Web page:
“It’s great. I talk to him at least once a day,” Kelly says of their relationship. “He’s been out on the road recruiting, so I just continue to talk to him. He’s constantly on me with my grades and classes, making sure I’m going to class. When watching film, he asks ‘What are you doing to be the best quarterback in the nation?’ He’s always pushing me, and I’m pushing him to be the greatest coach that he can be. It’s a really good relationship. I’m excited for him to get back and just keep learning.”
Another relationship that should pay dividends this fall is one that symbolizes a bridge of Sun Devil past, present and future.
During the spring, legendary Sun Devil quarterback Jake Plummer was invited by Graham to spend some time around the team. Plummer spoke to the team after a few practices and the spring game, in addition to mentoring the current group of quarterbacks. Like Kelly, Plummer is an Idaho native, and he unknowingly served as a role model for the younger player during his formative years. Now Plummer has had a more direct role in Kelly’s development.
“I’ve looked up to Jake Plummer since I was a little kid,” said Kelly. “To finally meet him, to have that relationship with him, and work with him has been a blessing for all three of us quarterbacks because he knows so much about the game. For him to come work with us during the spring and to preach his knowledge to us was a great experience. I’m excited for him to continue to work with me.”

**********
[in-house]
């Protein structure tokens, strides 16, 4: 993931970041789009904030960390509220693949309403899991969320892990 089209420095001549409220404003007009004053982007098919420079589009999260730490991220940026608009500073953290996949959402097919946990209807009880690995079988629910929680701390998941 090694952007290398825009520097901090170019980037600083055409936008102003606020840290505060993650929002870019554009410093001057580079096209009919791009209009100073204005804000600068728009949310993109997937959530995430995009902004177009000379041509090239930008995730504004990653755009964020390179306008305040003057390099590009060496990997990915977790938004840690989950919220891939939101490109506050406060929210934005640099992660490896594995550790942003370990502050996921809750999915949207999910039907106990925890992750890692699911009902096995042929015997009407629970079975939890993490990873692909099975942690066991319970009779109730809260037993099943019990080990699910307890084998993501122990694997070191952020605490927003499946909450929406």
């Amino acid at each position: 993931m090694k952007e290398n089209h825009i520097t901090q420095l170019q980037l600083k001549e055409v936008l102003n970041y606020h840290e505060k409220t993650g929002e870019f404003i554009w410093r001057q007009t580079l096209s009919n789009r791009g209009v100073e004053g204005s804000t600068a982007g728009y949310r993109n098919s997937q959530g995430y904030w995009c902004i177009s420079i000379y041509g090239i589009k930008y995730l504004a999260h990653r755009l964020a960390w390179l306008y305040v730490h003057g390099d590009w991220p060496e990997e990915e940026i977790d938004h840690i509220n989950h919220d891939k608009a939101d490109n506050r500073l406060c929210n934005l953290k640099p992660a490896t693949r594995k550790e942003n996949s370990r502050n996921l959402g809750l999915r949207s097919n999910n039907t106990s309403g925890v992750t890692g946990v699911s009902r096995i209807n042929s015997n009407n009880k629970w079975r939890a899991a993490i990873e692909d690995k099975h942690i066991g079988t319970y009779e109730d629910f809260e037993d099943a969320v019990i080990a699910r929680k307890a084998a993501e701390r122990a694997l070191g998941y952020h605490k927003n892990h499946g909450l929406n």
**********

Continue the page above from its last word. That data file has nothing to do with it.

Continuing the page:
Thanks in part to Kelly’s emergence, ASU enters 2013 as one of the favorites to win the Pac-12 South and as a darkhorse BCS bowl contender. Amid these heightened expectations, the ever humble Kelly remains grounded in a one-step-at-a-time approach, while still having one eye on the ultimate goal.
“We just need to take one game at a time. We have a huge schedule. It’s a big schedule to take you to the national championship if you win all of those. We just have to take one game at a time and work to our goals. Win the Pac-12 South, get to the Rose Bowl, and win a national championship.
“We’re hungry out here."